How to Become a Private Investigator: Stake Out The Steps to Landing Your Dream Job

How to become a private investigator

A career as a private investigator (PI) probably flits across everyone’s mind at some point in life. PIs are often featured in movies, television shows or comic books as lone-wolf heroes—independent geniuses and protagonists with thrilling lives steeped in intrigue. But this often-romanticized career is far more accessible than you might think.

“I grew up watching a steady diet of television shows like The Rockford Files and Mannix,” says Bill Papazian, CEO and Managing Partner of Lightstone Solutions. “I always knew that the investigative field was where I wanted to be.” Papazian had a passion for getting to the bottom of something, poring through research to find the answers and this eventually led to his career in private investigation.

So if you feel inspired watching by the private detective work on your favorite shows and podcasts, and you’d love nothing more than to dig through archives to solve a mystery, you might find your dream career as a PI.

“What most surprised me about being a private investigator is how varied the field has become,” Papazian says. “My firm is multidisciplinary, and our professionals come from diverse backgrounds that allow us to perform sophisticated investigation such as international investigation, due diligence research and computer forensics, in addition to more traditional investigation such as surveillance.”

If you have a passion for solving mysteries, you’re probably wondering what you have to do to become a private investigator. Look no further—we’ve got you covered with this handy guide.

5 Steps to becoming a private investigator

Step 1: Decide on the type of investigator you want to be

Contrary to the common assumption, private investigators do more than hunt down extramarital activity. They exist in many different field and forms—taking their talents beyond otherwise “private” encounters. The type of investigation you want to perform will determine the education and training you need.

“Think about the old saying ‘jack of all trades, master of none.’ Well, that comes into play in the private investigation world,” says Jessica Jackson, investigations consultant and owner of The Jessica Jackson Agency. “Many PIs start an agency, and they do every type of case under the sun, but they aren't really good at any of them.”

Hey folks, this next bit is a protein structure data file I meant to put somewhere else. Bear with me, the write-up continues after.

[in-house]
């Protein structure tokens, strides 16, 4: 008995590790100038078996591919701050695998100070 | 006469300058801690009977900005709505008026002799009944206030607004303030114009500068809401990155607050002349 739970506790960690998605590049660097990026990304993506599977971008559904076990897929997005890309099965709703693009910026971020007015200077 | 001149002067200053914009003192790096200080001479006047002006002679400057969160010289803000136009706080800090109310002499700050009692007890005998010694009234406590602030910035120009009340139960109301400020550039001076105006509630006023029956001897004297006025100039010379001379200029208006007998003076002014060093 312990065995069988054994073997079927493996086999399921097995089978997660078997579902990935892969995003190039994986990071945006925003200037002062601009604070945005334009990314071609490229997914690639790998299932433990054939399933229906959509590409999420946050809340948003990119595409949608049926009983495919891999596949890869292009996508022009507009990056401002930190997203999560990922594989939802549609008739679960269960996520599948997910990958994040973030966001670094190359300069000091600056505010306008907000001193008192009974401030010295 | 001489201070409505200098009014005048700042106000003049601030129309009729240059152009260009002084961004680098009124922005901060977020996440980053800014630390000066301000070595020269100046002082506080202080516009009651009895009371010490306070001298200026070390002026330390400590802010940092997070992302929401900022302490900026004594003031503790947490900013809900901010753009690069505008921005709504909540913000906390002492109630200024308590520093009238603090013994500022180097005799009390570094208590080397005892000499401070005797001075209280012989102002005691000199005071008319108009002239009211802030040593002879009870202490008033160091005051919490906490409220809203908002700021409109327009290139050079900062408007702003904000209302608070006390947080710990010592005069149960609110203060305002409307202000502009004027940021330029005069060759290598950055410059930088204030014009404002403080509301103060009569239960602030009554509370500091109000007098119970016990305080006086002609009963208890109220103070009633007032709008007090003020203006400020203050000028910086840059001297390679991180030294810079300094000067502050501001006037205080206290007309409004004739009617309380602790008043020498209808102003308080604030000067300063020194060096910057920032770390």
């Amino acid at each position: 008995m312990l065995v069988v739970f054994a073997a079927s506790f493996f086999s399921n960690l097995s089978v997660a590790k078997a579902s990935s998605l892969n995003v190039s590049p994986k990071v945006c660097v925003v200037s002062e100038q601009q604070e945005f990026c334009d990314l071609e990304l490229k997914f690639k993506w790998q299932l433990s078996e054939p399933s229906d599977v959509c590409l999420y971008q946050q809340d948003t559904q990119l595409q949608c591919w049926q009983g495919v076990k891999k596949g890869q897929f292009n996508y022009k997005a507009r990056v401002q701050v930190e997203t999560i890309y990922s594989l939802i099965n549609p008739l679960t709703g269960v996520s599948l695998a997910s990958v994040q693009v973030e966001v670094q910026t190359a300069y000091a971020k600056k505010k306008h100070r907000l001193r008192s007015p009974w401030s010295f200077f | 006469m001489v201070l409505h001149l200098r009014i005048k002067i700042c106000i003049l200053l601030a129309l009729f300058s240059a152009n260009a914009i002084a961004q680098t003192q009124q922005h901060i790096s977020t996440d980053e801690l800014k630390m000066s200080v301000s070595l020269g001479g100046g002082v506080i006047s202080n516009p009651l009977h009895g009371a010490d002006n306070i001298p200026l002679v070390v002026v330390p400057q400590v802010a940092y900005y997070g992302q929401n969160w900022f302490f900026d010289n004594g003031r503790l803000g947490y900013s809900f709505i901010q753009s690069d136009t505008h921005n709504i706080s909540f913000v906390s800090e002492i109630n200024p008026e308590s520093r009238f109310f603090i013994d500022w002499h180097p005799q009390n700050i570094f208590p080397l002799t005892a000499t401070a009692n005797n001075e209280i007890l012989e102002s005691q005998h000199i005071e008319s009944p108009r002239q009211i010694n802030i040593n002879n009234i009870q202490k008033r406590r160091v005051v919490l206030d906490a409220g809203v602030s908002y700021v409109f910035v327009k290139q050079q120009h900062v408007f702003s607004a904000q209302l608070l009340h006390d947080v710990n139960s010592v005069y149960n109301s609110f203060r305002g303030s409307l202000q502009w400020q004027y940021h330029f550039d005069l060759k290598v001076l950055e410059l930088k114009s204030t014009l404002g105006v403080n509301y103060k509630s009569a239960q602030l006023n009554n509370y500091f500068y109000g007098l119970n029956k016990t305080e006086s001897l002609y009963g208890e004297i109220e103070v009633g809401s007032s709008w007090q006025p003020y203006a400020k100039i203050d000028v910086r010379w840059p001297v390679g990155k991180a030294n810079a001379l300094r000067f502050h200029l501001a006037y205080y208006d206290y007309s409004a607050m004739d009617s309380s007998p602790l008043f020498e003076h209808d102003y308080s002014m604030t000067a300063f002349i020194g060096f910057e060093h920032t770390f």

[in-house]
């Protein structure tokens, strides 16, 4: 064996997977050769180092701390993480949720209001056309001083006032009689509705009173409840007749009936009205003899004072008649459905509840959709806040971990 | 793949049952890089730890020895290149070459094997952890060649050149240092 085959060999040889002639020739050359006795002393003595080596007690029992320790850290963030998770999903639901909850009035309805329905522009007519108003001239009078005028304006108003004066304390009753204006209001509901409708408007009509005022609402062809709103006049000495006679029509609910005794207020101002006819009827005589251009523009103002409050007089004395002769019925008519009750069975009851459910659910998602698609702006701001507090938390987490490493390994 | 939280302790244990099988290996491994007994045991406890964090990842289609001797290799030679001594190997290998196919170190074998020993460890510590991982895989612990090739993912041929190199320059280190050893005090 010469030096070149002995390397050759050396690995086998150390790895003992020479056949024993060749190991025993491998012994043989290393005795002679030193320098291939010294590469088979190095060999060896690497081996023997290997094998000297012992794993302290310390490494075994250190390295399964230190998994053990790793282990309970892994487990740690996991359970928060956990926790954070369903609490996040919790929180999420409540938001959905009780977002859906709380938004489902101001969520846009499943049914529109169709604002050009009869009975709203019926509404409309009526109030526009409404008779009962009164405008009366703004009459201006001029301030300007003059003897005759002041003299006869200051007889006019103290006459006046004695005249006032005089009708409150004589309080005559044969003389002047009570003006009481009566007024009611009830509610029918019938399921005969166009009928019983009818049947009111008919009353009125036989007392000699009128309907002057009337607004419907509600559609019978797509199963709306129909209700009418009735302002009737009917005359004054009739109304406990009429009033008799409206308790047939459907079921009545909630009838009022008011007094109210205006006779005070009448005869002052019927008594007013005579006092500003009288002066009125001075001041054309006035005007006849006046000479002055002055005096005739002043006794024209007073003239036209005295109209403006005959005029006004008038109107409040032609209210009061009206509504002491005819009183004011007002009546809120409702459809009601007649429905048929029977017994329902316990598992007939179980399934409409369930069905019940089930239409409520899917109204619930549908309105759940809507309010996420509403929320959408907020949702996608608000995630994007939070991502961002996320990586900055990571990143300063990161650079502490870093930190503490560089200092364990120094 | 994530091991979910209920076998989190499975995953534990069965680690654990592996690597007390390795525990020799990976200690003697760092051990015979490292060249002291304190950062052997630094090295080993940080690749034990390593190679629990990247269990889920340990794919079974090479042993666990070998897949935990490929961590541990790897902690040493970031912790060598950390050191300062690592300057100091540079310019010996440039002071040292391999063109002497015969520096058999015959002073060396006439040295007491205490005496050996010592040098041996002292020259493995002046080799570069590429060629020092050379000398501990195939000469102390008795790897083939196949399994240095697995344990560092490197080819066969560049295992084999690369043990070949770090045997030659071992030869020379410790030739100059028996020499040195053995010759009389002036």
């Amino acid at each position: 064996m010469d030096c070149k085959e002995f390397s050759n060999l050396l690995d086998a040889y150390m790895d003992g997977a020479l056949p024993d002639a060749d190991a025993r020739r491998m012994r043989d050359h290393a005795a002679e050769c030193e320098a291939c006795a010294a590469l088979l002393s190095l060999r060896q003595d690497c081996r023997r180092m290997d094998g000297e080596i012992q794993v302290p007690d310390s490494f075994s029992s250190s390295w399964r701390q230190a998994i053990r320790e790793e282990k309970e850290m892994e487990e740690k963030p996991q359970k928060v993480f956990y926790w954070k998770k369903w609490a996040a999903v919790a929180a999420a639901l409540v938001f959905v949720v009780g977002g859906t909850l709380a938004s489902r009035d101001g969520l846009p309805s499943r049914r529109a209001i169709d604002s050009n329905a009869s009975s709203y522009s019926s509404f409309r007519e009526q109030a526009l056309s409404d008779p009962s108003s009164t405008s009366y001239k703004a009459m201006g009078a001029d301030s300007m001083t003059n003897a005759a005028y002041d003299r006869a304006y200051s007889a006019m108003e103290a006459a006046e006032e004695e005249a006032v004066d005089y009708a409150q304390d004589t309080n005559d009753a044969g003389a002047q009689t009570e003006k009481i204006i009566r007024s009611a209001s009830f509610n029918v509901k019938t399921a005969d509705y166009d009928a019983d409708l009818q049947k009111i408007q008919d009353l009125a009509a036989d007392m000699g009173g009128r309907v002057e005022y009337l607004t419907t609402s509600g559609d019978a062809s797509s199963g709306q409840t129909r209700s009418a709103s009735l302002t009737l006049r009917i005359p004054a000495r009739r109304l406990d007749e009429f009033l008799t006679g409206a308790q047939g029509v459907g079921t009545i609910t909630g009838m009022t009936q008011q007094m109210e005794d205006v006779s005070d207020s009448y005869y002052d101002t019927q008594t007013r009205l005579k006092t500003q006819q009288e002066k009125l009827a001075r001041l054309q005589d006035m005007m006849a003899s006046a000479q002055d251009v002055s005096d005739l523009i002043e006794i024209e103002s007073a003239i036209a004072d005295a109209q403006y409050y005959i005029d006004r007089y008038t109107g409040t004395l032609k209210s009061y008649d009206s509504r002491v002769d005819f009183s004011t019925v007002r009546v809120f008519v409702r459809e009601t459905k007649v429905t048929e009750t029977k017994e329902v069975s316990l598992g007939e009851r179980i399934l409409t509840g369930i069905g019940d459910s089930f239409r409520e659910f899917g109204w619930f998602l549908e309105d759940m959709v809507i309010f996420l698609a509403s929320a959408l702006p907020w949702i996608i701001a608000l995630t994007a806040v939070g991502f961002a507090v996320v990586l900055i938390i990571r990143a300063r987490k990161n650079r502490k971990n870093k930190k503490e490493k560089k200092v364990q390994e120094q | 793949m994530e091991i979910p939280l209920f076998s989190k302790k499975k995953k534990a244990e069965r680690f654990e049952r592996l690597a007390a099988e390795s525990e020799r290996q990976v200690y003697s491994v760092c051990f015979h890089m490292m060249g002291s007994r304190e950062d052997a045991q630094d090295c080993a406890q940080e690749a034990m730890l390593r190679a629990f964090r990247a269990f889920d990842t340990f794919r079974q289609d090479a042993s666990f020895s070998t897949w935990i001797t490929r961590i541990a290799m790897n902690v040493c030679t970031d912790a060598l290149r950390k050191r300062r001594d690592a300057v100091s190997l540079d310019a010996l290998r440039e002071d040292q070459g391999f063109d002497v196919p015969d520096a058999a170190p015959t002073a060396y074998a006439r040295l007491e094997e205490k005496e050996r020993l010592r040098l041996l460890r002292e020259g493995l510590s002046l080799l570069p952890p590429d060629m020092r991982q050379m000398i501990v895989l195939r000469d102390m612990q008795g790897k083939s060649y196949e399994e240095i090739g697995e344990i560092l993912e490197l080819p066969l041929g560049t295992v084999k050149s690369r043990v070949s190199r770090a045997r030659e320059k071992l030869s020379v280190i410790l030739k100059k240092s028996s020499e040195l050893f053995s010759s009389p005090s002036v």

Jackson explains that you will have more success if you can gain a reputation in one specific area. “You can have a little experience with all types of investigation or you can be great at one or two—which will make you the go-to person in the industry for that type of case.”

Jackson says new PIs should seek experience at a firm that handles many types of cases. After some exposure, it will be easier to choose a specialty or two. “They can start learning all there is to know about that type of case, going to seminars to learn more and mingling with clients who would need this type of service.”

Jackson has a colleague who uses two websites. One offering services for all types of cases and another just for missing persons cases—his specialty. “In order to make good money and make a name for yourself, you have to become an expert in one or two particular types of investigations,” Jackson says.

So what are some of the options for specialization? Jackson offers the following list as some of the most common investigation specialties:

  • Personal family investigations
  • Crimes against persons
  • Child custody investigations
  • Cyber extortion and bribery
  • Art and jewelry theft
  • Attorney legal support
  • Litigation support
  • Genealogy, probate and estate
  • Lost and unclaimed assets
  • Workers compensation fraud
  • Corporate crisis management
  • Workplace drug trafficking
  • Fraud and forgery investigations
  • Brand protection
  • Manufacturing and industrial theft

But this list is only the beginning. There are contract investigators who work with different companies on an as-needed basis, background investigators and corporate investigators for example. PIs also specialize in surveillance, fraud, motor vehicle investigations, insurance and cyber forensics.

The area you decide to work in will determine the education, experience and credentials you need. So it’s important to research your preferred trajectory individually.

Step 2: Acquire the training and education you need

Most investigators need at least a high school diploma, according to the Bureau of Labor Statistics (BLS). But that standard is inching higher. “In the last 10 years or so, states have raised the standards, and some now require a college degree,” Jackson says. “This is awesome because it helps our industry to be known as the professional, reliable experts that we are.”